Based on the classic
tale by Alexandre Dumas, The Count of Monte Cristo is the fifth
game in the Enter the Story series of adventure games by
Independent developer Chris Tolworthy. If you've been following the
series, you'll find improvements in this fifth offering. If you're new to
the series, you might want to start with this game and work your way
backwards through the previous games: A Tale of Two Cities,
Genesis of the Gods, The Divine Comedy, and
The Count of Monte Cristo opens in early 19th
century France in a dark cell where Edmond Dantès has been imprisoned
without a trial. A fellow prisoner -- Abbe Faria -- tunnels into Dantès'
cell. The Abbe is a cultured man who also has a secret -- he knows the
location of a fabulous treasure.
Abbe Faria dies and Dantès manages to escape. He is
picked up at sea by a smuggling boat, and convinces the smugglers to drop
him for the night on the island of Monte Cristo where, to his amazement,
he locates the buried treasure. Fabulous wealth (along with the
refinements the Abbe taught him), equip Dantès to return to polite society
as the Count of Monte Cristo. When he returns, he expects to find out why
he was sent to prison, and then take vengeance upon those who destroyed
How will I Hurt Thee? Let me Count the Ways
This game's emphasis is story, and what a story it
is! Years of confinement and near starvation have transformed the Count so
much that only one of his former associates recognizes him. He targets
five individuals from his past -- one who was kind to him, and four who
were responsible in varying degrees for his one-way ticket to prison. The
Count spares no expense or ingenious manipulation to rescue Morrel, his
generous former employer who has fallen on bad times. With one rescue
assuaging his malleable conscience, he then sets out to ruin the three
villains -- Danglars, Morcerf, Villefort -- and to test the villains'
sidekick -- Caderousse.
The Count isn't satisfied with mere slaughter. He
wants suffering first -- ruined reputations, impoverishment, insanity.
Part of the game's fascination is observing such creative vengeance served
with utmost politeness. Locating and isolating the Count's victims -- and
then enacting these schemes -- constitutes the bulk of the puzzles the
Environments in The Count of Monte Cristo
contain many hotspots, each of which reveals a comment. (Comments elicited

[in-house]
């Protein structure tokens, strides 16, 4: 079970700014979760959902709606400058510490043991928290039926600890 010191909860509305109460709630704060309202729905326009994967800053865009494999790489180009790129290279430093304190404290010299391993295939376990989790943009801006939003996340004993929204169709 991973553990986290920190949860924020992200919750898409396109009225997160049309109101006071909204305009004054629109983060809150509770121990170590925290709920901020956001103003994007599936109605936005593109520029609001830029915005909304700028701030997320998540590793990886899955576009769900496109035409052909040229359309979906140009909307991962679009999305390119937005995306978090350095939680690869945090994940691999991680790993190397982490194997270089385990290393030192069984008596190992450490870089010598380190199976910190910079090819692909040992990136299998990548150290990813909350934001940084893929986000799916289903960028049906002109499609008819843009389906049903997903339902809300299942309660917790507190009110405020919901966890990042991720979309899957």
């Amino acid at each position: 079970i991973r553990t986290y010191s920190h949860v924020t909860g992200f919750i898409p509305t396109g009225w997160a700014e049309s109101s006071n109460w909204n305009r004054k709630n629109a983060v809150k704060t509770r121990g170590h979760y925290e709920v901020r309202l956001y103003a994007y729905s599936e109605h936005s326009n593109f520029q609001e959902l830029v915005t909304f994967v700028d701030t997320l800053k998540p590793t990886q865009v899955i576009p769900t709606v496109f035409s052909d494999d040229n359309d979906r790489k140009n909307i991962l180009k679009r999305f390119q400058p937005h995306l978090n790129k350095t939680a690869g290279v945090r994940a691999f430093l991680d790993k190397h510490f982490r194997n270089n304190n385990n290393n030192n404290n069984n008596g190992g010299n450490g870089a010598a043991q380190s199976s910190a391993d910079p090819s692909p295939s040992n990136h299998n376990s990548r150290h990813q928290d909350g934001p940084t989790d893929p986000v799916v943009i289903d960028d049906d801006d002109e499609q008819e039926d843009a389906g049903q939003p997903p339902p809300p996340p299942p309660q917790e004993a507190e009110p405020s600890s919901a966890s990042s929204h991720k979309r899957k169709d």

from clicking on the hotspots range from the clever to the mundane.) A few
of these hotspots become important later in the game, as the Count uses
them for the next story event. Some puzzles require you to talk to a
specific character; others involve researching a specific historical event
or technique (if you're stuck, it's usually a good idea to visit the
Library or Archives). I thought the telegraph puzzle, used to influence
the news, was particularly well done. Hints may be obtained by clicking on
passers-by, on the Count himself, or by pressing the F1 key.
There are Three Kinds of Adventure Gamers -- Those
who can Count, and Those who Can't
Many characters inhabit the game (none are voiced).
Family members of the various villains are drawn into the Count's plans --
some of these he intentionally hurts, some he helps, and some become
collateral damage. The game consistently reveals the twists, turns, and
paces through which the Count forces all these people. But the sheer
number of characters can become confusing. As more dark secrets are
revealed about the villains and their families, I sometimes found myself
saying, for instance: "Okay that character X is really character Y, whose
adoptive father is character Z, and whose birth father is character A. How
did the Count meet character Y again, and is character Y good, bad, or
The characters in this game are portrayed as animated
black-and-white sketches. Some of the character models are reused from
previous games -- so that, for instance, the model that was used for Lucie
Manette in A Tale of Two Cities is also used for Valentine de
Villefort in The Count of Monte Cristo. Tolworthy likens the
character models to a repertory theater company, which uses the same
actors to play various roles. This is an intriguing concept -- thinking of
a character model as an "actor" in its own right, or as an archetype. It
gives each character model a standard identity -- one "plays" the innocent
ingénue, and another the angry rebel, for instance. This may expedite the
creation and portrayal of future Enter the Story characters, though
I haven't quite wrapped my mind around it yet. Seeing Lucy Manette walk
onto the screen as Valentine de Villefort at first surprised me, and then
made me compare the two closely (which reflected better on Lucy than it
did on Valentine).
The People who Count the Most couldn't Change the
One shortcoming with this game is its omission of the
events leading up to young Edmond Dantès' imprisonment. Since (in the
game) we don't see the early part of the story where he is betrayed, it's